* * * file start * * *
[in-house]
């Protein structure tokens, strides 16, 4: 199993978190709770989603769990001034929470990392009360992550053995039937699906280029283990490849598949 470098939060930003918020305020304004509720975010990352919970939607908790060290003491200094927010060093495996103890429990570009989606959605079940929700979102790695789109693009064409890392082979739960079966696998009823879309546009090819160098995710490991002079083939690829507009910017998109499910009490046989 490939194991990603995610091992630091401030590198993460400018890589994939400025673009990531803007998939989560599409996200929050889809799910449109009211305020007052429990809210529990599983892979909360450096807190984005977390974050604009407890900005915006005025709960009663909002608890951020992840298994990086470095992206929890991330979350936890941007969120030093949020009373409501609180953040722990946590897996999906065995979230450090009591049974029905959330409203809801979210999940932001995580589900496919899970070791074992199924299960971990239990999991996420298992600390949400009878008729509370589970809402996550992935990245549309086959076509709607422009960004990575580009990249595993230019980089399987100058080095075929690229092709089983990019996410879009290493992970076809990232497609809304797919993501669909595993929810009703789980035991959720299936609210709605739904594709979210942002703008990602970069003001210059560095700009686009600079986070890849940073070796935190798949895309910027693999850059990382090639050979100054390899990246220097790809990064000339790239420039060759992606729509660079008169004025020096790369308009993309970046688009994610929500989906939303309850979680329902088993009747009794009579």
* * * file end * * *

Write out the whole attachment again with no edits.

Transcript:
[in-house]
């Protein structure tokens, strides 16, 4: 199993978190709770989603769990001034929470990392009360992550053995039937699906280029283990490849598949 470098939060930003918020305020304004509720975010990352919970939607908790060290003491200094927010060093495996103890429990570009989606959605079940929700979102790695789109693009064409890392082979739960079966696998009823879309546009090819160098995710490991002079083939690829507009910017998109499910009490046989 490939194991990603995610091992630091401030590198993460400018890589994939400025673009990531803007998939989560599409996200929050889809799910449109009211305020007052429990809210529990599983892979909360450096807190984005977390974050604009407890900005915006005025709960009663909002608890951020992840298994990086470095992206929890991330979350936890941007969120030093949020009373409501609180953040722990946590897996999906065995979230450090009591049974029905959330409203809801979210999940932001995580589900496919899970070791074992199924299960971990239990999991996420298992600390949400009878008729509370589970809402996550992935990245549309086959076509709607422009960004990575580009990249595993230019980089399987100058080095075929690229092709089983990019996410879009290493992970076809990232497609809304797919993501669909595993929810009703789980035991959720299936609210709605739904594709979210942002703008990602970069003001210059560095700009686009600079986070890849940073070796935190798949895309910027693999850059990382090639050979100054390899990246220097790809990064000339790239420039060759992606729509660079008169004025020096790369308009993309970046688009994610929500989906939303309850979680329902088993009747009794009579």